University of Alabama at Birmingham researchers focused on what blood pressure looks like during sleep to better understand hypertension’s 24- hour effect on cardiovascular and renal health.

“It’s important that people have their blood pressure measured outside of the doctor’s office,” said Center Director Paul Muntner, Ph.D., M.H.S., FAHA, FASH. “For many people, the blood pressure they experience outside of their doctor’s office, when they go about their everyday activities, has a stronger association with cardiovascular disease risk. That is the key take-away from our research.” The basic science team used animal models to study the mechanisms through which salt could affect 24-hour blood pressure patterns — and also to study whether genes control blood pressure.

Clinical researchers studied how changing people’s diets affected their blood pressure while sleeping, how it affected the severity of sleep apnea and how reducing the amount of salt they ate reduced their blood volume.

The population project looked at the prevalence of hypertension during sleep. Investigators sought to understand what factors led to high blood pressure during sleep, including some differences among racial groups.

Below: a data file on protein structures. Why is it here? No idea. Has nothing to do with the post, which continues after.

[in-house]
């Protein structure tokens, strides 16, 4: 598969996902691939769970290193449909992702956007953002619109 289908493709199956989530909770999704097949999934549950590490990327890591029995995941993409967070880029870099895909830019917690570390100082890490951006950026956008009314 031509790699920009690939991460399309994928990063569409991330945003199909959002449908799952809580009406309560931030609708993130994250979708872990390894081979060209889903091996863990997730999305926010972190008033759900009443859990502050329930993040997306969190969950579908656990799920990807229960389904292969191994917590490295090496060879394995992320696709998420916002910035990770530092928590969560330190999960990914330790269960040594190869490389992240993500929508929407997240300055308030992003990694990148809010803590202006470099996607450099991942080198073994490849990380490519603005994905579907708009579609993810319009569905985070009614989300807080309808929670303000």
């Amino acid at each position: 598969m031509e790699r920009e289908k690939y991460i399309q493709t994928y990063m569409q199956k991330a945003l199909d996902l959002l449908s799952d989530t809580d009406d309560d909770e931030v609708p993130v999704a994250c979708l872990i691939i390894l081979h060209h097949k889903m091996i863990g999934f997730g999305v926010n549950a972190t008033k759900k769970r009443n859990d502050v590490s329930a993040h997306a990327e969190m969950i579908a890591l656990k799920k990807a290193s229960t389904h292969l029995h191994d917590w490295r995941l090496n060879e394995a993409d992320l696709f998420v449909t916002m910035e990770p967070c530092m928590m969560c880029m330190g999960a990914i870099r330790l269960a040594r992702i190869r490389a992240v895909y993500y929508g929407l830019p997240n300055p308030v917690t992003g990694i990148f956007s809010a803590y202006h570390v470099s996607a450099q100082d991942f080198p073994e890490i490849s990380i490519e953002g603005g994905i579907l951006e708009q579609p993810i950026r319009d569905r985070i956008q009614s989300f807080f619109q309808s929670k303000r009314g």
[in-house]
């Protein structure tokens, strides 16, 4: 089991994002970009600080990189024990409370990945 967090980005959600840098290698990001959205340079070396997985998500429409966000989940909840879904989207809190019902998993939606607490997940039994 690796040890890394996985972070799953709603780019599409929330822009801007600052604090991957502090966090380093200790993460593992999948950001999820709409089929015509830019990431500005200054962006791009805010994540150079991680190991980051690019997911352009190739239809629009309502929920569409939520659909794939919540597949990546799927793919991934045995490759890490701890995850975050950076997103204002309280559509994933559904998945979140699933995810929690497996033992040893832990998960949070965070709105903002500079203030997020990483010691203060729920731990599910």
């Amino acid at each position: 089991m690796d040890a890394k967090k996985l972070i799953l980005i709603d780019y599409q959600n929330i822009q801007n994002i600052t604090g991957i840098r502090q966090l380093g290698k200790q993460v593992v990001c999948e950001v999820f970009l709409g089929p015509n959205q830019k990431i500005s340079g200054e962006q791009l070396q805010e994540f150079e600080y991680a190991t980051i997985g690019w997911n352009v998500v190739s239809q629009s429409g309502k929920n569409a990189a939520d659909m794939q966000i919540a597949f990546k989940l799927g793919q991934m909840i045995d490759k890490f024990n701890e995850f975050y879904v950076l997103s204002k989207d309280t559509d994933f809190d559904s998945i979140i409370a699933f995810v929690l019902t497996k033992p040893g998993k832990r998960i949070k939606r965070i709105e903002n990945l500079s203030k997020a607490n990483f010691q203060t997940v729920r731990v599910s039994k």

The center’s work was unique because it brought together these different groups of scientists and provided an opportunity to conduct translational research, “not just working together on a project, but really on a whole thematic area,” Muntner said. Research from the Center at UAB (as well as with other SFRN participants) contributed to the development of an AHA guideline, released in 2018, that recommends out-of-office blood pressure monitoring.

“The first step to identifying people with hypertension is measuring blood pressure correctly,” Muntner said. “The data from the SFRN provides important information on how to measure blood pressure correctly, as well as the reasons why some people have high blood pressure outside their doctor’s office. It’s important to identify certain populations, for example African Americans, where we can direct our efforts to prevent cardiovascular disease, given that there are health inequities and higher risk in this population.”

UAB’s work is far from finished in this area, as the university has recently established a Hypertension Research Center — a direct result of the SFRN, Muntner said. Researchers are continuing the work through additional AHA grants, as well as funding from the National Institutes of Health.

University of Iowa Health Care

Center Director: Curt Sigmund, PhD, FAHA

Dr Mark Santillan

At the University of Iowa, researchers focused on predicting hypertension in pregnancy. They sought a reliable early marker of preeclampsia to help diagnose this often difficult-to-pinpoint condition. The center’s work was led by director Curt Sigmund, Ph.D., FAHA.

“Preeclampsia is really hard to diagnose,” said Mark Santillan, M.D., Ph.D., FACOG, FAHA, one of the center’s principal investigators. “We have a marker for preeclampsia that is elevated as early as the sixth week of gestation, and stays high throughout pregnancy.”